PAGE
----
But Cohen said if prices jump dramatically above Goldman's near-term target range of $45 to $50, it could hurt consumers, particularly lower-income households, and that could hit the margins of discount retailers.
In March, Goldman Sachs said in a research report that oil markets have entered a "super-spike" period that could see 1970s-style price surges as high as $105 a barrel. Cohen said that is the level at which Goldman's analysts expect oil to be "totally disruptive."
Investors worry about the negative impact of oil prices on stocks but at least one market strategist said there's reason to relax.
"I don't think I would draw any kind of connection between equities in general and the oil market," said Rick Bensignor, executive director and chief technical strategist at Morgan Stanley.
While oil prices have risen about 70 percent over in the last year and a half, the S&P 500 index has also risen, although by a far lower 8.6 percent.
"Now you are talking longer term and clearly there is no correlation there. Crude, if anything, is stopping the stock market from being much higher," Bensignor said.
One of the main reasons high oil prices don't seem to send shockwaves through the U.S. stocks markets in recent years is the high services component in the U.S. economy and relatively efficient manufacturing processes, the strategists said. The services sector comprises about 80 percent of the U.S. economy.
"From a global standpoint we know that there are other countries more afflicted by higher energy prices than we are," Cohen of Goldman Sachs added. "I'd like to say that this is because the growth in our economy has come not from heavy duty, metal-bending manufacturing but from more sophisticated manufacturing that is not as energy intensive and also because a good deal of our growth has come from services."
Greenspan: Economy Will Weather Oil Prices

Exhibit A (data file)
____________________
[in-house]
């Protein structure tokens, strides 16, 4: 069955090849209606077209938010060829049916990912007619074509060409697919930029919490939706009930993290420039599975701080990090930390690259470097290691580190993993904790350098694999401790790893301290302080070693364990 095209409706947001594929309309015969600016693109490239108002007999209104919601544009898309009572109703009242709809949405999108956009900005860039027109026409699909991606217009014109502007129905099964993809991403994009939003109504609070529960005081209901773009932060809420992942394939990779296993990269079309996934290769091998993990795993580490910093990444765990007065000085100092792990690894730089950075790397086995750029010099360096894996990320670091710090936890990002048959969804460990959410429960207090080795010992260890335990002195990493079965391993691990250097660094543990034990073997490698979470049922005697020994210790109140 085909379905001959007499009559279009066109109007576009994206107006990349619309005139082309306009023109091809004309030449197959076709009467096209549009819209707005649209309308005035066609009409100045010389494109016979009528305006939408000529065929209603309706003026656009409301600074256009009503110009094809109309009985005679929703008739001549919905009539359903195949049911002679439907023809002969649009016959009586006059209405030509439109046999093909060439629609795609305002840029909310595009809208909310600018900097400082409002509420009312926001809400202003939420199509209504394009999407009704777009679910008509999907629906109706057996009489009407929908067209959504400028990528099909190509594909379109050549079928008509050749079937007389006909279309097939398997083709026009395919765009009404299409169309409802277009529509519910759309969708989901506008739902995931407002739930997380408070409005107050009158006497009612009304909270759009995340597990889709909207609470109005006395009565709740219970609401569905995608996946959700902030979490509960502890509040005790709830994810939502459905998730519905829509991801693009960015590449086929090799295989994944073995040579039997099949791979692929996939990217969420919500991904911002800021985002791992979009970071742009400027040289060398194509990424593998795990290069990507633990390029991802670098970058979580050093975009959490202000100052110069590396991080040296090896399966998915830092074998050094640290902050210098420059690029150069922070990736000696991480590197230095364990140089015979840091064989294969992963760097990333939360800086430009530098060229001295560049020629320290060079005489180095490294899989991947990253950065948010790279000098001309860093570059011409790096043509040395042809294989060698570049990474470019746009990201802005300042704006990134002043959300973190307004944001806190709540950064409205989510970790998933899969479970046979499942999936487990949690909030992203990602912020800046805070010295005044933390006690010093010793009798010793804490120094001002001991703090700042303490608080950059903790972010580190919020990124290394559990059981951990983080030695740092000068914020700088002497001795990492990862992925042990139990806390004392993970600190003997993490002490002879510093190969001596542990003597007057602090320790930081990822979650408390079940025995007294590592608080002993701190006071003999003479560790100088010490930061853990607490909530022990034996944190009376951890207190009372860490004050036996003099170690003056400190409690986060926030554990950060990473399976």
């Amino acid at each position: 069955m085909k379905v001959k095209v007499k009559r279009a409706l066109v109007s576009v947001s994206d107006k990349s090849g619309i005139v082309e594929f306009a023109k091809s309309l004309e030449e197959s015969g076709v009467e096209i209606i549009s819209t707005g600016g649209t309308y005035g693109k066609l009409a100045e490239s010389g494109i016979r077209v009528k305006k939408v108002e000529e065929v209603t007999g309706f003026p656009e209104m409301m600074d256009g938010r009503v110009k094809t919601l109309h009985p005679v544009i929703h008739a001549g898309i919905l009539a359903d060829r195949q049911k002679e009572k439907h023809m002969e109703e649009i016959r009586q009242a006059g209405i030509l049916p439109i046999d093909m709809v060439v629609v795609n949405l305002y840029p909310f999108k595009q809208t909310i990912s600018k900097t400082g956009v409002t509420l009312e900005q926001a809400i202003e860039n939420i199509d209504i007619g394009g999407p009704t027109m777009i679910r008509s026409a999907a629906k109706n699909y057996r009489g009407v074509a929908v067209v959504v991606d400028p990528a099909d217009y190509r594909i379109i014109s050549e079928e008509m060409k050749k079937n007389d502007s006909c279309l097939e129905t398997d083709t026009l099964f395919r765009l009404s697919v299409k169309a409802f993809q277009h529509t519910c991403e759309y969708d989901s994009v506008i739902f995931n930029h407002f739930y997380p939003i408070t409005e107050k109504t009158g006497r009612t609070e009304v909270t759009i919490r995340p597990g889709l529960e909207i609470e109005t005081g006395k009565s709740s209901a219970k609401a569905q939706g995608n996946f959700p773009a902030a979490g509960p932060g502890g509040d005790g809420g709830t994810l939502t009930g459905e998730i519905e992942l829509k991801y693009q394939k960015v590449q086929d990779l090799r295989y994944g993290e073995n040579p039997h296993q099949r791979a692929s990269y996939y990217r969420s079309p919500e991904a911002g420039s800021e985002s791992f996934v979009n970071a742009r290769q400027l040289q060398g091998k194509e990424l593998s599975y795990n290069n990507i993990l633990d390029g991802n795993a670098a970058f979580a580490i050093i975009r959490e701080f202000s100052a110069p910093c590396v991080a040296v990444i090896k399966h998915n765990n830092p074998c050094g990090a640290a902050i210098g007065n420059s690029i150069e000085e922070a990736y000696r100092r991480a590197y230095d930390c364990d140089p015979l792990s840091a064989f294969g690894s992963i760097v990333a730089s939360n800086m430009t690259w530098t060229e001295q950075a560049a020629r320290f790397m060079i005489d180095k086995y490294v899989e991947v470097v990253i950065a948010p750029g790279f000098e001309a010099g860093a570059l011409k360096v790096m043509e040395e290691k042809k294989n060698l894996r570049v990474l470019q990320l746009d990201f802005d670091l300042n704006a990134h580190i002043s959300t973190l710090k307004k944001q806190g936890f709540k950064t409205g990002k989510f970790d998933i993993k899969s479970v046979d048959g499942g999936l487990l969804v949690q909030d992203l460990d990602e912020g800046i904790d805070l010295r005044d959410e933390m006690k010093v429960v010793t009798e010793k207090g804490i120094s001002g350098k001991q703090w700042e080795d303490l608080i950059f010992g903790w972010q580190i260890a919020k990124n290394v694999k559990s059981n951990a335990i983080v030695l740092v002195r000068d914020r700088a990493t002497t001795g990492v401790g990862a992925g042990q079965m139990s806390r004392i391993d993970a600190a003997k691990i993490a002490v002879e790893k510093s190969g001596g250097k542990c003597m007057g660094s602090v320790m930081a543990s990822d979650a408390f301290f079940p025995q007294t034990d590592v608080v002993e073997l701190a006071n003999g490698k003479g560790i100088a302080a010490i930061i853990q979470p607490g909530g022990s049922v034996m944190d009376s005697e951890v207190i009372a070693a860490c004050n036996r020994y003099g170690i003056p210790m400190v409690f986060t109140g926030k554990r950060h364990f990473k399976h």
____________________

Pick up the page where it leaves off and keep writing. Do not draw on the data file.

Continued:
Friday, May 20, 2005
WASHINGTON — The economy, which had hit a temporary soft patch from surging energy prices, probably will weather the situation well, Federal Reserve (search) Chairman Alan Greenspan (search) suggested Friday.
"The effect of the current surge in oil prices, though noticeable, is likely to prove less consequential to economic growth and inflation than in the 1970s," the Fed chief said in a speech to the Economic Club of New York (search).
A copy of his speech was distributed in Washington.
Greenspan, in a largely upbeat assessment, noted that oil and gas prices have calmed down a bit recently.
As he did in April, the Fed chief expressed hope that high energy prices would spur conservation by businesses and consumers and greater energy exploration by energy companies. That should also help moderate prices.
Oil prices skyrocketed into record territory in March and closed at a new peak of $57.27 a barrel at the beginning of April. Prices have since retreated and now are above $47 a barrel.
President Bush has called on Congress to produce a comprehensive energy bill by August. The House passed a bill last month, but its prospects in the Senate — where energy legislation died two years ago — remain uncertain.
Greenspan also repeated his interest in letting market forces help to stabilize prices. He said any response by policy-makers should not "distort or stifle the meaningful functioning of our markets," he said.
$2.31 on Saturday (93 octane)
Buy gas? theres plenty of cars on my street with gas in them.
They already raised it here, up to $2.25/gallon for regular, up from $1.99 yesterday.
Filled up when it was 2.04. Drove by 'bout an hour later, 2.25. Score.
Only problem is you have to fill up at 3am ;)Quote:
Originally Posted by CTA513
Just don't try to use an electric vacuum while the car is running to get to it.Quote:
Originally Posted by KronoRed
Driving down the AA thru Wilder, it's 2.05 at Ameristop and up to 2.25 at the UDF. Guess which place had a line?
Isn't it amazing when we are actually happy that we got gas for $1.99 or $2.04?Quote:
Originally Posted by TC81190
Saw gas for $2.01 across from Tri-County Mall today (Kemper and 747). Anyone from Cincinnati that finds cheap gas sites should post the locations on here :thumbup:
As I was lamenting the fact that it took $26 to fill up my Civic this afternoon, the manager of a local UDF said he has been instructed to raise the price to $2.60 on Tuesday.